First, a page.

Writing for Forbes Magazine, Matthew Herper profiles Harlan Krumholz, the pioneering quality of care researcher and Yale cardiologist. During his career, Krumholz, 52, has been at the leading edge of everything from Hospital Compare and angioplasty delivery times to recent headline grabbers like the Vioxx suit and the 2009 study on radiation exposure during routine scans. The highlight of the profile comes when Herper highlights Krumholz’ knack for picking out just the right metrics with which to hold feet to the fire.

Harlan M. Krumholz, M.D.

Harlan M. Krumholz, M.D.

By figuring out what to measure and how, he showed that even top hospitals were systematically underperforming, largely because no one was tracking the results.

Krumholz’s basic idea is that if you ask the right question and pick the right measurement, you can figure out a way to get the answer, often using billing records or existing databases. This frequently involves partnering with insurers or Medicare. He has a knack for focusing on performance metrics that hold hospitals accountable.

Mass. won’t post hospitals’ death rates

About Andrew Van Dam

Andrew Van Dam of The Wall Street Journal previously worked at the AHCJ offices while earning his master’s degree at the Missouri School of Journalism.

The Boston Globe‘s Liz Kowalczyk reports that, two years after it was first proposed by a consumer group, the Massachusetts Health Care Quality and Cost Council has decided it won’t publish hospital-wide mortality rates. The problem, it seems, is the lack of an accurate, universal method of computing such numbers.

Health and Human Services Secretary Dr. JudyAnn Bigby, who heads the group that made the decision, said current methodology for calculating hospital-wide mortality rates is so flawed that officials do not believe it would be useful to hospitals and patients and could harm public trust in government.

It appears, Kowalczyk writes, that general hospital mortality rates just aren’t “ready for prime time” quite yet.

The council convened an expert panel, which worked with researchers to evaluate software of four companies for measuring hospital mortality. The problem was that researchers came out with vastly different results when they used the various methodologies to calculate hospital mortality between 2004 and 2007 in Massachusetts, and they could not tell which company’s results — or if any — were accurate.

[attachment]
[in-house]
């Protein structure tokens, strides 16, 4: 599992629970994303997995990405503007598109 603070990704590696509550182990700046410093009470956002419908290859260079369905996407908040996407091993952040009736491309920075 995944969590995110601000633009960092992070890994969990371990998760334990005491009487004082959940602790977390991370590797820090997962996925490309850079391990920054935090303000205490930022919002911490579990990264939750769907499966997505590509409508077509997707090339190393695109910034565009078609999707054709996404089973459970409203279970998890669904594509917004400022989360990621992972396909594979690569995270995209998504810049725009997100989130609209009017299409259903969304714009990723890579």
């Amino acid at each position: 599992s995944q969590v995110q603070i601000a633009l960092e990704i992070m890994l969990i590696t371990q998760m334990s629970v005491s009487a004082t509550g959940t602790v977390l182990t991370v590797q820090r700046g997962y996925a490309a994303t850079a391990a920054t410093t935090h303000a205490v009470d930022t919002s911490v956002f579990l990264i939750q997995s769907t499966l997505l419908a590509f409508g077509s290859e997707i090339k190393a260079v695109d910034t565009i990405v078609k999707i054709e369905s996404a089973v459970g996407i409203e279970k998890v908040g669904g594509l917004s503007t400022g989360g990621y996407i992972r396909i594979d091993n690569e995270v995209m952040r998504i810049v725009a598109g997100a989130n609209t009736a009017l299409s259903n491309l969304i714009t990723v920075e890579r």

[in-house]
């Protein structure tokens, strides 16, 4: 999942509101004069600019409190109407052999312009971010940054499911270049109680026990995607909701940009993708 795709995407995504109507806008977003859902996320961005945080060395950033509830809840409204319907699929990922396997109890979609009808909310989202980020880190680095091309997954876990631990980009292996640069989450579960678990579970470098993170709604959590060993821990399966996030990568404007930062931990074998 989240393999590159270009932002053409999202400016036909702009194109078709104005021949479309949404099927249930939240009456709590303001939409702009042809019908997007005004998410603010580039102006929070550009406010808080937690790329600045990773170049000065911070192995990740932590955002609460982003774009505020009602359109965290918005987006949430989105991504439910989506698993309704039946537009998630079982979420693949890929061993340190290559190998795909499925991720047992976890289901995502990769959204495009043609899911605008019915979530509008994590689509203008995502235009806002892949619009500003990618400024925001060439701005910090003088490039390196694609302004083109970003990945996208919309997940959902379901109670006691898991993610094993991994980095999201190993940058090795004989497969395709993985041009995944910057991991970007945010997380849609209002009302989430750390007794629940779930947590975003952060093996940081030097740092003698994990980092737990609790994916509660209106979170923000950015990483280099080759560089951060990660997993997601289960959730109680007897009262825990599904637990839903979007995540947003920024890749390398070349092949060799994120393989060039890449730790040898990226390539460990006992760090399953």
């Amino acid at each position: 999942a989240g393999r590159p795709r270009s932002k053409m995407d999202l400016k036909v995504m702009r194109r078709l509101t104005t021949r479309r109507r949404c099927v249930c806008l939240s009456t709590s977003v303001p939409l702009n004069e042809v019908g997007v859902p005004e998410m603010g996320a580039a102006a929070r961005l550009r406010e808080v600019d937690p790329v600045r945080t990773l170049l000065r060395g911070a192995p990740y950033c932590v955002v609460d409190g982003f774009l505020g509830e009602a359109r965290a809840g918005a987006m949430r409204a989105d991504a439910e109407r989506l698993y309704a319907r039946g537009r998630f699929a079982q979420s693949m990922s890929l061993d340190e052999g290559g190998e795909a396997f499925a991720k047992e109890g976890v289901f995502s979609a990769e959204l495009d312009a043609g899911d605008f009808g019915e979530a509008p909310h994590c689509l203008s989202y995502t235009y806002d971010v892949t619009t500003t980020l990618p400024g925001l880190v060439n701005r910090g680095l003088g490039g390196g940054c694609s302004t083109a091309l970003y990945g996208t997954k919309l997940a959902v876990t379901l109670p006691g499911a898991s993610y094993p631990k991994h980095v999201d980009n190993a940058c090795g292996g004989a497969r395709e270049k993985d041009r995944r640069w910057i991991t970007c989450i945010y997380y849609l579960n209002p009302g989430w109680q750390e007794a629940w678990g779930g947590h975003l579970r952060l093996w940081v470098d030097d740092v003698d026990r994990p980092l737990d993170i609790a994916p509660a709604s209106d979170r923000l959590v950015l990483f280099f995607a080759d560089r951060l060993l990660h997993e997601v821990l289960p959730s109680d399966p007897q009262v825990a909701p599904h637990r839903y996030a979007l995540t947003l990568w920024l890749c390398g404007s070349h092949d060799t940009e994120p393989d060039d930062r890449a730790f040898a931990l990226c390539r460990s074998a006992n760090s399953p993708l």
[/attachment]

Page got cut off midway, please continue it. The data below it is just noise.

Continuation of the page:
Analysis of billing record data reveals hospital quality issues in Las Vegas

About Pia Christensen

Pia Christensen (@AHCJ_Pia) is the managing editor/online services for AHCJ. She manages the content and development of healthjournalism.org, coordinates AHCJ's social media efforts and edits and manages production of association guides, programs and newsletters.

Using data from hospital billing records, Marshall Allen and Alex Richards of the Las Vegas Sun have been able to identify “hospital-acquired patient harm,” that is, events in which patients are harmed while in the hospital.

Medicare does not pay for these “never events” and so they are reflected in hospital billing codes. Such events include things like leaving foreign objects in a patient, bed sores, falls, infections related to catheters or surgical sites, blood clots and poor glycemic control.

Nevada – and 40 other states – collect such data for analysis, Allen and Richards report. In Nevada, the state had not yet analyzed the data so the reporters requested it and did the analysis.

The pair requested and received records for “every Nevada hospital inpatient visit going back a decade — 2.9 million in all. The information, coupled with interviews with more than 150 patients and health care insiders, has yielded a sweeping and detailed portrait of hospital care in Las Vegas.”

The project includes stories about patients who were harmed while hospitalized, the documents behind the reporting, data tables, interactive graphics and more.